New Report from The Century Foundation: Child Care Cliff: 3.2 Million Children Likely to Lose Spots with End of Federal Funds

Wednesday, June 21, 2023

New Report from The Century Foundation: Child Care Cliff: 3.2 Million Children Likely to Lose Spots with End of Federal Funds

In just over 100 days—on September 30, 2023—child care for millions of children and families nationwide will begin to disappear, with dire consequences for children, families’ earnings, and state economies.

In the first-ever economic analysis of the looming child care cliff, The Century Foundation has projected the impact of the cutoff for children, families, and state economies, including for all fifty states and the District of Columbia.

We find that:

  • More than 70,000 child care programs—one-third of those supported by American Rescue Plan stabilization funding—will likely close, and approximately 3.2 million children could lose their child care spots.
  • The loss in tax and business revenue will likely cost states $10.6 billion in economic activity per year.
  • In addition, we project that millions of parents will be impacted, with many leaving the workforce or reducing their hours, costing families $9 billion each year in lost earnings.
  • The child care workforce, which has been one of the slowest sectors to recover from the pandemic, will likely lose another 232,000 jobs.
  • In six states—Arkansas, Montana, Utah, Virginia, West Virginia, as well as Washington, D.C.—the number of licensed programs could be cut by half or more. In another fourteen states, the supply of licensed programs could be reduced by one-third.

Our findings underscore the urgent need for immediate funding and long-term comprehensive solutions at the federal level that offer safe, nurturing, and affordable child care options to every family.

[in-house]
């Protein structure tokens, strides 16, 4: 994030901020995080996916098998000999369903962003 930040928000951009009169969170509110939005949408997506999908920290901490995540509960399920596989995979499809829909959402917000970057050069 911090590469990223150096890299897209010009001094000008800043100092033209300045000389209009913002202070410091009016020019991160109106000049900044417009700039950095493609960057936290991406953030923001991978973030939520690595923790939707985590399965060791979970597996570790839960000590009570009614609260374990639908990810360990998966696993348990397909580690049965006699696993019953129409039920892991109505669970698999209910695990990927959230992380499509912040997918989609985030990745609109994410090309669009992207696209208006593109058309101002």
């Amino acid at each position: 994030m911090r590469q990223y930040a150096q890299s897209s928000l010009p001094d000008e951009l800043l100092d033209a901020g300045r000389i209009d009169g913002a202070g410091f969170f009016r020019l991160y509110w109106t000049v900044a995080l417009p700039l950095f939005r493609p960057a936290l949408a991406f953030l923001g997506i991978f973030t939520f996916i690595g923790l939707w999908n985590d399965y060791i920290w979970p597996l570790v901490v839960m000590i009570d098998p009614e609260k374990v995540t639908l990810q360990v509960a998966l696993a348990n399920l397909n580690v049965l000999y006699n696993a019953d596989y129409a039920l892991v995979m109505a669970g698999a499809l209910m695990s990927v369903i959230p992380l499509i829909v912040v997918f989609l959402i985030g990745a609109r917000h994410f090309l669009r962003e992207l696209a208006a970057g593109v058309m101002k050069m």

Additionally, TCF today is releasing new nationwide public opinion polling, conducted by Morning Consult, that shows that a strong majority of Americans are concerned about the looming child care cliff and overwhelmingly prefer candidates for office who champion policies to expand quality, affordable child care. A summary of the polling is available here.


Darlene Brannan runs Kids Korner Academy in Durham, North Carolina. Kids Korner Academy has been operating since 2009, serving children ages 6 weeks to 13 years. At the height of the COVID-19 pandemic, they took out a loan to keep their program open, grateful for their dedicated teachers who came to work every day, and created a virtual option for their school-age children. Child care stabilization funds from the American Rescue Plan Act (ARPA) allowed them to reduce tuition, raise staff pay to about $20 an hour, offer professional development, and bring in new toys and furniture to make it a great place for kids during a stressful time.1

The children and families served by Kids Korner Academy have benefited from the well-paid and trained early educators, the reduction in child care tuition, and an engaging environment that ARPA funds made possible. And they are in good company with the millions of children and their families around the nation whose child care programs have received this kind of support.

Just like clean water, safe food, and good public schools, high quality, affordable, and accessible child care is a national priority that benefits everyone. Families across all income levels share the same determination to provide the best possible foundation for their children, especially in their early years. Two-thirds of children under age 6 have all of their parents (either solo or coupled) in the workforce.2 Parents need the freedom to afford child care and to have peace of mind that their children are safe and nurtured while parents go to work or to school and make the choices that are best for their families...

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